Confessions of a Shopaholic on a Non-Shopaholic Budget

Hi y'all,

My name is Lindsey and I'm a shopaholic. Shocker? Not exactly.

However, I definitely do not make the money or have the savings to be a shopaholic. Now it is time to start saving my money instead of spending it. As an adult, I definitely have some "major" purchases coming up in the future that I will need savings in order to afford without a struggle.

We all just saw how bloggers posted left and right about the #nsale. I shopped it to. However, I will say over 3/4 of my purchases are going to be returned. I shop at Lilly Pulitzer, granted my shopping habits for there have changed drastically since I worked for a signature store. I shop at Loft, J. Crew Factory especially their sales when they are store/site wide. I've been a sucker for those "amazing discount codes" that seem to just pop up-every single day.

How many times have we been suckered into "sales" when the product really ended up only being like $2 less expensive, or worse you spent money to "save" money. Meaning, you spent more money compared to what you actually wanted to spend, typically so you can get free shipping. I've done it, especially if I thought the item might get returned because I knew the shipping wasn't going to get refunded and then I'd be out that money anyway. Which, speaking of shipping, has your shopping habits gotten worse compared to when you only shopped in stores? Hands down mine has.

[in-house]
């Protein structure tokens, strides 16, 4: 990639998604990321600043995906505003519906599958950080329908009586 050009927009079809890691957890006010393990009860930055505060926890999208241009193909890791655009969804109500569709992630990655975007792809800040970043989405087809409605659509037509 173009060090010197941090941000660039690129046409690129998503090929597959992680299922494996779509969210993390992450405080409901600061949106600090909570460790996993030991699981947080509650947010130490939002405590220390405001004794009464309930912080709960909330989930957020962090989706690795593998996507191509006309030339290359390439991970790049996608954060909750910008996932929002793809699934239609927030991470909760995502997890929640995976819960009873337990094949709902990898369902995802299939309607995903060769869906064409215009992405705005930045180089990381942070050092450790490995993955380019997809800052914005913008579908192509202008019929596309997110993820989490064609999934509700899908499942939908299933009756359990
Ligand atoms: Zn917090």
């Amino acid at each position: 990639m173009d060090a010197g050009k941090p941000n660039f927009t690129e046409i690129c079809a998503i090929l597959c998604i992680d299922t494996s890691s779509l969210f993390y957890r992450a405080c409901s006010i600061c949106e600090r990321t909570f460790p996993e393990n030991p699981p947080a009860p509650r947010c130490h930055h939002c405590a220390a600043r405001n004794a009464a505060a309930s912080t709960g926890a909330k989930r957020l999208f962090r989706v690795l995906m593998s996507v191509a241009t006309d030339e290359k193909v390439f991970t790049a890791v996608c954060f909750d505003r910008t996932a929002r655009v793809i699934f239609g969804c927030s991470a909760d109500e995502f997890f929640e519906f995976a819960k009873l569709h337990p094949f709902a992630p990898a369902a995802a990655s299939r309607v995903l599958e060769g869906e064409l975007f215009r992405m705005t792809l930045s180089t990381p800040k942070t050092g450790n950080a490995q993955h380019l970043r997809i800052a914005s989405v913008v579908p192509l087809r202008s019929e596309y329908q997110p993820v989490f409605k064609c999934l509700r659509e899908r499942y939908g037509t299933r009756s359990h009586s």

While, at this point, you're probably using things like Rakuten (formally Ebates), Swagbucks, cash back credit card, coupons, etc. No amount of these things will ever put that money back in your pocket. Once you have spent that money, you've spent it (unless you return it). I use a mixture of the above mentioned "money saving" techniques. However, the money you get in return is always less than what you spent. I will say the plus side to these types of things, is you are earning something back when you need to spend money. For instance, I have a cash back credit card. I'm helping my credit score and I get a little something back (between 2 and 3%) on purchases when I need to spend money, like on food, gas, etc. I have to spend this money because it is on necessities. I have to eat, I have to go places. The fact I get a little money back (albeit not much) is a bonus. Now, I would suggest booking a trip though a site like these, because you are spending money (typically a larger sum of money) and this is a great way to get a "deal" and get some money back, but do your research first and make sure that you're saving money.

One of those things is a house. I currently live in central Virginia, home of a major University. This means rent is really expensive. On top of that, it is now a major area for weddings thanks to all the vineyards and breweries. The average rent in my area for a 1 bedroom apartment (for just rent-no utilities, extras, etc.) is about $1600. This is not sharing with someone in a 2 bedroom apartment, just a single person looking for a 1 bedroom apartment. Houses typically start (in a good neighborhood) around $350,000. The sad part-that is an older home that has been around since the 1970s. The "bedroom" communities that surround the town are not any better. They have raised rents, prices, etc. to match what it costs to live in town.